The last week has been hugely disappointing for investors in Quindell (LSE: QPP). Not only has its share price fallen by 58% in just a week, the company?s Chairman, CFO and a Non-Executive Director have all resigned due to confusion surrounding share transactions that were undertaken by the three individuals in recent days.
The share transactions involved the sale and repurchase of shares in Quindell, but the ambiguous way in which they were reported has caused concern among investors, with sentiment being hit hard as a result. In fact, the LSE is now investigating the recent share price fall due…
The last week has been hugely disappointing for investors in Quindell (LSE: QPP). Not only has its share price fallen by 58% in just a week, the company’s Chairman, CFO and a Non-Executive Director have all resigned due to confusion surrounding share transactions that were undertaken by the three individuals in recent days.
The share transactions involved the sale and repurchase of shares in Quindell, but the ambiguous way in which they were reported has caused concern among investors, with sentiment being hit hard as a result. In fact, the LSE is now investigating the recent share price fall due to concerns that rules regarding the disclosure of price sensitive information may not have been adhered to.
So, with Quindell’s share price being hit hard, is it on the way to zero? Or, could it turn things around and bounce back to 100p?
Of course, whenever share price falls are as savage as those seen recently with Quindell, it inevitably leads to rumours regarding the company in question. In Quindell’s case, these have included talk of a potential sale of the company’s 25% stake in Nationwide Accident Repair Services, which Quindell has today denied. However, further rumours are likely and they could mean that Quindell’s share price is hurt in the near term, as investors become even more nervous regarding exactly what is set to take place at the company.
One change that will take place is that a new management team will be found. However, it could take some time to achieve this, since Quindell is a business in turmoil and is arguably not a hugely attractive prospect for many potential candidates. Once they are found, new management is likely to seek to ‘clear out the closet’ in terms of getting all bad news out of the company in a short space of time.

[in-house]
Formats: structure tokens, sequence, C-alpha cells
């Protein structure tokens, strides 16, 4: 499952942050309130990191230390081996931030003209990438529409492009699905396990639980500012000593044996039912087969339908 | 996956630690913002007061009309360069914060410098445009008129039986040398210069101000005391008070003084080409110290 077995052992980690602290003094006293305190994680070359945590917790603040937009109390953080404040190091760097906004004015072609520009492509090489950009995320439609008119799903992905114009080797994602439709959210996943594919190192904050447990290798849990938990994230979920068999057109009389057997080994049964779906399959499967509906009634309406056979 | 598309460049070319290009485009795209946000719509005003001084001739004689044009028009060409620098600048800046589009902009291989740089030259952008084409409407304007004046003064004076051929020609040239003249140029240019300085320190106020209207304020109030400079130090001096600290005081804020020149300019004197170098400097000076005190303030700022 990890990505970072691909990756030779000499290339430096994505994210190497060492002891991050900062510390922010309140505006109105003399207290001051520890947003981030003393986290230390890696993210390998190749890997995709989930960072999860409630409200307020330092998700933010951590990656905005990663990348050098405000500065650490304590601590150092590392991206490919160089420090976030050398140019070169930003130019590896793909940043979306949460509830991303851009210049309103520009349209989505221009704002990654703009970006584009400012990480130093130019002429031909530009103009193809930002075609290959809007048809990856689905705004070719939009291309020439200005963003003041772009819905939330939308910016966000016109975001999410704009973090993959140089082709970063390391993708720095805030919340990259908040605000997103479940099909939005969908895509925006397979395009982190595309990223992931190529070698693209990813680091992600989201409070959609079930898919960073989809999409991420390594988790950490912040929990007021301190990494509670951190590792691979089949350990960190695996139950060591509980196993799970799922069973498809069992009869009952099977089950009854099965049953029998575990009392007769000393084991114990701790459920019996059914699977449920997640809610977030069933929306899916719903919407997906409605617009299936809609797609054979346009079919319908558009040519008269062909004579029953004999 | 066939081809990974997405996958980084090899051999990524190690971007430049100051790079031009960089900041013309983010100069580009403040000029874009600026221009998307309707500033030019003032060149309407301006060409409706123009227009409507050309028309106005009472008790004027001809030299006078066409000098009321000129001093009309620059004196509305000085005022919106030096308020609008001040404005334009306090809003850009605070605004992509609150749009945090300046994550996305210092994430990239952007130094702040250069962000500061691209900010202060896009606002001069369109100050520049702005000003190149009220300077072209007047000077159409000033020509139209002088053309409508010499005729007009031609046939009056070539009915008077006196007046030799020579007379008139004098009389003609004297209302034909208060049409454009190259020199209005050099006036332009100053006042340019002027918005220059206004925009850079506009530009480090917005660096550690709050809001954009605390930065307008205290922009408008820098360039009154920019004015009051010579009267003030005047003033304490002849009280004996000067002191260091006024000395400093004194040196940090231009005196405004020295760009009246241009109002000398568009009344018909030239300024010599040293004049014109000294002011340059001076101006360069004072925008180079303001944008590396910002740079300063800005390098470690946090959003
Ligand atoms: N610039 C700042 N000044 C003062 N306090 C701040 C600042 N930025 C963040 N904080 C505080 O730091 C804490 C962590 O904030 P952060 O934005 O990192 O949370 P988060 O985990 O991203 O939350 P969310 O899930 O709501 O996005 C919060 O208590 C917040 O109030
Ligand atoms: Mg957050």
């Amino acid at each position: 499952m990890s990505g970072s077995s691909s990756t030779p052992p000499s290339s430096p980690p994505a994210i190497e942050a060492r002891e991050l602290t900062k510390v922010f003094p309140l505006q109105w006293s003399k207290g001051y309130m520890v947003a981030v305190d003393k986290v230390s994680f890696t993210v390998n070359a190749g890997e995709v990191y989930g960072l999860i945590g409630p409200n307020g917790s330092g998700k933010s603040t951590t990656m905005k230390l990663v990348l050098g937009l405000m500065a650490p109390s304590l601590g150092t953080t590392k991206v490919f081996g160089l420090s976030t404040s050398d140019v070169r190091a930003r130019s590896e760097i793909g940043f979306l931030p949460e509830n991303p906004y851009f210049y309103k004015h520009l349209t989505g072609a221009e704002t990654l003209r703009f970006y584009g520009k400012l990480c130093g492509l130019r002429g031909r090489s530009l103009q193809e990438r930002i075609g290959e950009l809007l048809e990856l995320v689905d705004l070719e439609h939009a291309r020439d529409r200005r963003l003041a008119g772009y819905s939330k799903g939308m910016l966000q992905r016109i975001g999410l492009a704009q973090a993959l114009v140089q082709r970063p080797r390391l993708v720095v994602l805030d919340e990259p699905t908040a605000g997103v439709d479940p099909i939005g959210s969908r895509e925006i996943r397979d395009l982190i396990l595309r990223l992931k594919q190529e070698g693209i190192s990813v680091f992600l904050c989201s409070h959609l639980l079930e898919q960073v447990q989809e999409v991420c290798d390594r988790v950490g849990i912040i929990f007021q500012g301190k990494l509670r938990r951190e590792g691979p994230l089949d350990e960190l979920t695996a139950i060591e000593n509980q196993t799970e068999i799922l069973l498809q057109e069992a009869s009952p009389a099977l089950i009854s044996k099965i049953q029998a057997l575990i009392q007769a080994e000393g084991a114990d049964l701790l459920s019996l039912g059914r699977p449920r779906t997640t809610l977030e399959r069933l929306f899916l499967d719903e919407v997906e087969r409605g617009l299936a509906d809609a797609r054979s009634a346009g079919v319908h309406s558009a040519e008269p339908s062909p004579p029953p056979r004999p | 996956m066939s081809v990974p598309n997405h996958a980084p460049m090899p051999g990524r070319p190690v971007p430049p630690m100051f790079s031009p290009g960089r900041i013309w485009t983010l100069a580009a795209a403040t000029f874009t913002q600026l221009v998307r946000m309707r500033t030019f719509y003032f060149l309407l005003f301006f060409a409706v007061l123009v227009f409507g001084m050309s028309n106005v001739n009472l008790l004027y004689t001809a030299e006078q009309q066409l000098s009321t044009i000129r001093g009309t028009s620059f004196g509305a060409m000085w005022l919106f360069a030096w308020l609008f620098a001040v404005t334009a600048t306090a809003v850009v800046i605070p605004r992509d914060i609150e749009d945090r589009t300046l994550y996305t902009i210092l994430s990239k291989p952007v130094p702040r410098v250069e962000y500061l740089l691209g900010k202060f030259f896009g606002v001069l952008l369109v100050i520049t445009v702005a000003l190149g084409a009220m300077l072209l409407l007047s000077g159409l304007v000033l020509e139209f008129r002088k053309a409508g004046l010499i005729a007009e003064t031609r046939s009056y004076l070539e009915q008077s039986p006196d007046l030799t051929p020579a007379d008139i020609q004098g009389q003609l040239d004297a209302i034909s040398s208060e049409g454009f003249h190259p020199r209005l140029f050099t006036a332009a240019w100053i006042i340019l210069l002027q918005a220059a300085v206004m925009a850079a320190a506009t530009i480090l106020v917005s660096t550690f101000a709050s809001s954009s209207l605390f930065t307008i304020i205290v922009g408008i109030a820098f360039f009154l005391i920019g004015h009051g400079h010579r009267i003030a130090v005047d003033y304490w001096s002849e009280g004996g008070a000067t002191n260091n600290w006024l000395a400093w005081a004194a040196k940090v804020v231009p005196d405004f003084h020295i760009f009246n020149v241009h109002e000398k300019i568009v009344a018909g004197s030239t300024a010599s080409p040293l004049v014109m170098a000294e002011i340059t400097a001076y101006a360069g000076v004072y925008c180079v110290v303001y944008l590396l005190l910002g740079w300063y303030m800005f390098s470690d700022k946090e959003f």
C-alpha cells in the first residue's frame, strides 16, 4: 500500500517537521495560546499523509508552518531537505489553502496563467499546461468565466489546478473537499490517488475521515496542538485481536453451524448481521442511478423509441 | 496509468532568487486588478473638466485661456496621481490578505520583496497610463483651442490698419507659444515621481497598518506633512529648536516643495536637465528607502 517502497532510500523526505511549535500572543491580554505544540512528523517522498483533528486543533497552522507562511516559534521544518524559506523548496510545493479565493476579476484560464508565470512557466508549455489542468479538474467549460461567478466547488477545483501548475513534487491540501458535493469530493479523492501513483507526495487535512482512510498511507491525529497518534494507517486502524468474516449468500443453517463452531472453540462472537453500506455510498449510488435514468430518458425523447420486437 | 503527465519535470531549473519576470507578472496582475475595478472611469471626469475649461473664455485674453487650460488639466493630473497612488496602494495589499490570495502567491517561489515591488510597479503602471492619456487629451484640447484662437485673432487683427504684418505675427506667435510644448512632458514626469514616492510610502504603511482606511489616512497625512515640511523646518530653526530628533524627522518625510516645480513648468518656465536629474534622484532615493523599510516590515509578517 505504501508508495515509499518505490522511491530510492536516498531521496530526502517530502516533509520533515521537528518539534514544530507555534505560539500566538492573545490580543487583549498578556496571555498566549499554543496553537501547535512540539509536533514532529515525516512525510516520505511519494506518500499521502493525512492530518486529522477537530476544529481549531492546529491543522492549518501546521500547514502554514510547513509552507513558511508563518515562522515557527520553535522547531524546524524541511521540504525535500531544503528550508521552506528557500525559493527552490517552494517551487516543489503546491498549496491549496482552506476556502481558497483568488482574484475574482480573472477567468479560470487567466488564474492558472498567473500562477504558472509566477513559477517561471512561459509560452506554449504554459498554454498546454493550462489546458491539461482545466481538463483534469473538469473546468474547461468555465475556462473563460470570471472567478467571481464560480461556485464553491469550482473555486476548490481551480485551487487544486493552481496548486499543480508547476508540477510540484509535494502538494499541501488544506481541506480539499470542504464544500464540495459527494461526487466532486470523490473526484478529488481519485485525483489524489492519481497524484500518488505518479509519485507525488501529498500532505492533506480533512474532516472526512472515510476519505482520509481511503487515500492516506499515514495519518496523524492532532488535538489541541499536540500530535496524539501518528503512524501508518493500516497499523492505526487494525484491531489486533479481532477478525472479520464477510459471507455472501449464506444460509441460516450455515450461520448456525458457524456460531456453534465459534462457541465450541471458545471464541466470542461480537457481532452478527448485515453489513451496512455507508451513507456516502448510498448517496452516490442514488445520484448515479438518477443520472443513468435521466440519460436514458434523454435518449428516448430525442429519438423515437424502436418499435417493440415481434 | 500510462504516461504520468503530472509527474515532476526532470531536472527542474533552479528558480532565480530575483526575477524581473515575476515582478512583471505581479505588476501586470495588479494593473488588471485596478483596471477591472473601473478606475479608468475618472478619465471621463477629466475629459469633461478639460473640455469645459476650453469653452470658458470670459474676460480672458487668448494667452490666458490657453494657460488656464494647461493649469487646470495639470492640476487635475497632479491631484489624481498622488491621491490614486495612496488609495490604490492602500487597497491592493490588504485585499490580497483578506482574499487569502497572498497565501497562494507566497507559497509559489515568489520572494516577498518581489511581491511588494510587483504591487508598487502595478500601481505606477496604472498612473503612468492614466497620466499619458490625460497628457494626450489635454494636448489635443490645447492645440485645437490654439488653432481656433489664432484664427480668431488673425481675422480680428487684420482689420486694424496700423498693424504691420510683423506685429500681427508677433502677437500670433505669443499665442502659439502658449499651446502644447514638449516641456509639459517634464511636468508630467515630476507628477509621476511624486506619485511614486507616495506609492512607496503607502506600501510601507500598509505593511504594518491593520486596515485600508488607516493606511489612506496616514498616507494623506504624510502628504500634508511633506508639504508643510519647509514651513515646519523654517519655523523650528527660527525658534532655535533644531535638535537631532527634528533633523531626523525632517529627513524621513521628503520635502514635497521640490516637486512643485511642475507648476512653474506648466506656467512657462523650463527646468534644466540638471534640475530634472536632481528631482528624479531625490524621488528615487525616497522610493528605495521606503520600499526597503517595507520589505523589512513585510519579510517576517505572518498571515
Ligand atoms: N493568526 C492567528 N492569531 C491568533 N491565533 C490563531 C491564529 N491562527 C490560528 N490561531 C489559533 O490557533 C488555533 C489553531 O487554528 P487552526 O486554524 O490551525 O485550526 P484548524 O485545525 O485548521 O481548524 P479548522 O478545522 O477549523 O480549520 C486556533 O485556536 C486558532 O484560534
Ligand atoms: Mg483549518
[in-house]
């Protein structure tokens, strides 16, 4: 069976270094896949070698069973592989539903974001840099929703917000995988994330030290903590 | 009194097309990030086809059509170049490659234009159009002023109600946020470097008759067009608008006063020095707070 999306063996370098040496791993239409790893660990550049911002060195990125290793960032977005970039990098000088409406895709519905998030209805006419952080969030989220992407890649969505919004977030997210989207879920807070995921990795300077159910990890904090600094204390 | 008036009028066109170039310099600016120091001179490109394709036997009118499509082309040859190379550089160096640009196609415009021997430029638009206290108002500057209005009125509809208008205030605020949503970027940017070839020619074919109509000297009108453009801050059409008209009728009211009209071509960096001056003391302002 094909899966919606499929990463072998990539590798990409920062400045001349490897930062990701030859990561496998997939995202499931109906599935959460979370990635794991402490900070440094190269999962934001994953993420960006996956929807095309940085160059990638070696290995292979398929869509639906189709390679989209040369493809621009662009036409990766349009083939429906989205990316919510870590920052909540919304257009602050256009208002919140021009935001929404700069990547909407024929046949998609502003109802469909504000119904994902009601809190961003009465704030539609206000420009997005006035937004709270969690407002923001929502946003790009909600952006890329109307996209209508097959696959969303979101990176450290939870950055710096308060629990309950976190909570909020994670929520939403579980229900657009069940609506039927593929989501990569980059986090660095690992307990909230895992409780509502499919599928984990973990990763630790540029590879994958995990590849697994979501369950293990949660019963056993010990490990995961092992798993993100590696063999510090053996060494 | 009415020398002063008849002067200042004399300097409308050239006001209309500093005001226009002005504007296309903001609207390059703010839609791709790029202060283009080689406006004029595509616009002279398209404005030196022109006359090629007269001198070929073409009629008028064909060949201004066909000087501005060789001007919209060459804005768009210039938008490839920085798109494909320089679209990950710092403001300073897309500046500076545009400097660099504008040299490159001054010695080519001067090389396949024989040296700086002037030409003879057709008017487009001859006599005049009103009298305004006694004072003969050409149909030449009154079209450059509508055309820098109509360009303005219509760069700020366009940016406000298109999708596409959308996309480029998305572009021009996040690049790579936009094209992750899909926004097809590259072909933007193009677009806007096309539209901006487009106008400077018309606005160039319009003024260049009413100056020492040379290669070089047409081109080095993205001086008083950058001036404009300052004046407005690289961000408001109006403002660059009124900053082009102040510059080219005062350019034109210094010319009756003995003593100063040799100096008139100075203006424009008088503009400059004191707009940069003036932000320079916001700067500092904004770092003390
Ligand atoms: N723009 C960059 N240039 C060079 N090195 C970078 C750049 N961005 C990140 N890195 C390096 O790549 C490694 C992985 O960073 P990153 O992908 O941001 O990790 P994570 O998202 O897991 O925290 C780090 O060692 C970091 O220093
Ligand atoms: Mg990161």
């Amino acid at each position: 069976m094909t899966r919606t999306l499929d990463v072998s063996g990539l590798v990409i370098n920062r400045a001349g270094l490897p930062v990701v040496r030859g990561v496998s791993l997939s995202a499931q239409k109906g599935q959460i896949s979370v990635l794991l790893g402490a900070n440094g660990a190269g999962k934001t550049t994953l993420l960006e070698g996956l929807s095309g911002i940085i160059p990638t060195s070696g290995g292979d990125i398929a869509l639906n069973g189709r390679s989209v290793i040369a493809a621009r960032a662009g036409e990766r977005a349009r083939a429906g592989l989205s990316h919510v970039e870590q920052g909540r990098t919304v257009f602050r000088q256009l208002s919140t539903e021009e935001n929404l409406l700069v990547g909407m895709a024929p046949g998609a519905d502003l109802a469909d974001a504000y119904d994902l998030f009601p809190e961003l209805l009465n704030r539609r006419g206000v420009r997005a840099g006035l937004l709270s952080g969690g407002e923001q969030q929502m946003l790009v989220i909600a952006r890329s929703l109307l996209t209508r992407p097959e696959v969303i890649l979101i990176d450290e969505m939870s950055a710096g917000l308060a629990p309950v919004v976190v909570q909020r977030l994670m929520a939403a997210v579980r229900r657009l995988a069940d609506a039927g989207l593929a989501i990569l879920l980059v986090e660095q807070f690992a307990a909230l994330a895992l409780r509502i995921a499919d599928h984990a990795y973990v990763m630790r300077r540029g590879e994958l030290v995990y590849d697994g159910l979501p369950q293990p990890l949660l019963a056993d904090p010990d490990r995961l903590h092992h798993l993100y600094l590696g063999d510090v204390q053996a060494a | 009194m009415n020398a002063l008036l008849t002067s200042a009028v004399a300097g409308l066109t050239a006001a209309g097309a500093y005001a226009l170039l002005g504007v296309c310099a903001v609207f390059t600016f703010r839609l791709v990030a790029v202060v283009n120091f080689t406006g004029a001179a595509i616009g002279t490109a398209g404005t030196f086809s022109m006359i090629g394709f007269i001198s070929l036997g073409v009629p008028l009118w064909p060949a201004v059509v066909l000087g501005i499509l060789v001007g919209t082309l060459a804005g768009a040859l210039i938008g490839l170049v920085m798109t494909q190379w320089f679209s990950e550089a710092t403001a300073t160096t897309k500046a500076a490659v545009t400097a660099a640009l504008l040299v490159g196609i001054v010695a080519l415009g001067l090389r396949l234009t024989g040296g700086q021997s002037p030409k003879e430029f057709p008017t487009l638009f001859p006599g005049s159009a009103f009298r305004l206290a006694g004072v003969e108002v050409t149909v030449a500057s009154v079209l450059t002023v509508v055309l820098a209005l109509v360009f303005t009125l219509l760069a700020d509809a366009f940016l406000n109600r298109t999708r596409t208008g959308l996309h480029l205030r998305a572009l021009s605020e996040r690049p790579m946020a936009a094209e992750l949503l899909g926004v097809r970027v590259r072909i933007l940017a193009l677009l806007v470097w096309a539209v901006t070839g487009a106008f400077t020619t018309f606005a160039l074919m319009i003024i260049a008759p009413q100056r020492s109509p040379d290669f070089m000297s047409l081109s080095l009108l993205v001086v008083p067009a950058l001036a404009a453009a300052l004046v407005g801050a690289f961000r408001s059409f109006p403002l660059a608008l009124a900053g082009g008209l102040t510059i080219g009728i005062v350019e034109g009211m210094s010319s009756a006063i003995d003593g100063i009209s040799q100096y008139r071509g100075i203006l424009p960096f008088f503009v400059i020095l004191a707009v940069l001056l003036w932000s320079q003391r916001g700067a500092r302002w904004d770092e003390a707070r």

This a common step for new management to take, as it means they can display progress since the start of their tenure. However, with Quindell not having the best of reputations for communicating effectively with shareholders in the past, investors must expect significantly negative news flow to emerge once a new management team is put in place. This could hit the company’s share price very hard in the short term.
The LSE’s investigation into Quindell’s share price fall is also set to dampen sentiment and could take some time to conclude. Its findings could be negative and hurt the company’s share price. Furthermore, with an investigation hanging over its head, a lack of a permanent management team and a plunging share price, it would be of little doubt for Quindell’s customers to have doubts in terms of not wishing to do business with the company. This could hurt Quindell’s top and bottom lines over the short to medium term.
It’s difficult to see how Quindell’s share price can mount a sustained rise in the short run. Certainly, shares in the company are up 21% today, but this could be a closing of short positions rather than the start of a potential turnaround. Indeed, Quindell seems to have a mountain of problems that could get far, far worse. Not only does it have a very poor reputation among the investment community as a result of disappointing communications, there remain doubts surrounding its business model, an investigation hanging over its head, the potential for customers to avoid engaging in business with it, and the potential for new management (once they are appointed) to release yet more bad news.
So, while it appears dirt cheap at its current share price of 52p, Quindell seems more likely to head to zero than 100p over the short to medium term. There may come a point when shares in the company are worth buying as a recovery play, but between now and then things could get a lot worse before they start to get better.
While Quindell may not be worth buying right now, it's certainly worth keeping a close eye on. But, if you are looking for stocks to buy, here are 5 companies that feature in a free and without obligation guide from The Motley Fool.
The 5 companies in question offer a potent mix of exciting growth prospects, stunning income potential, and trade at super-low valuations. As a result, they could help you retire early, pay off your mortgage, or simply boost your portfolio returns in 2015 and beyond.
Click here to find out all about them - it's completely FREE and without obligation to do so.
Peter Stephens has no position in any shares mentioned. The Motley Fool UK has no position in any of the shares mentioned. We Fools don't all hold the same opinions, but we all believe that considering a diverse range of insights makes us better investors.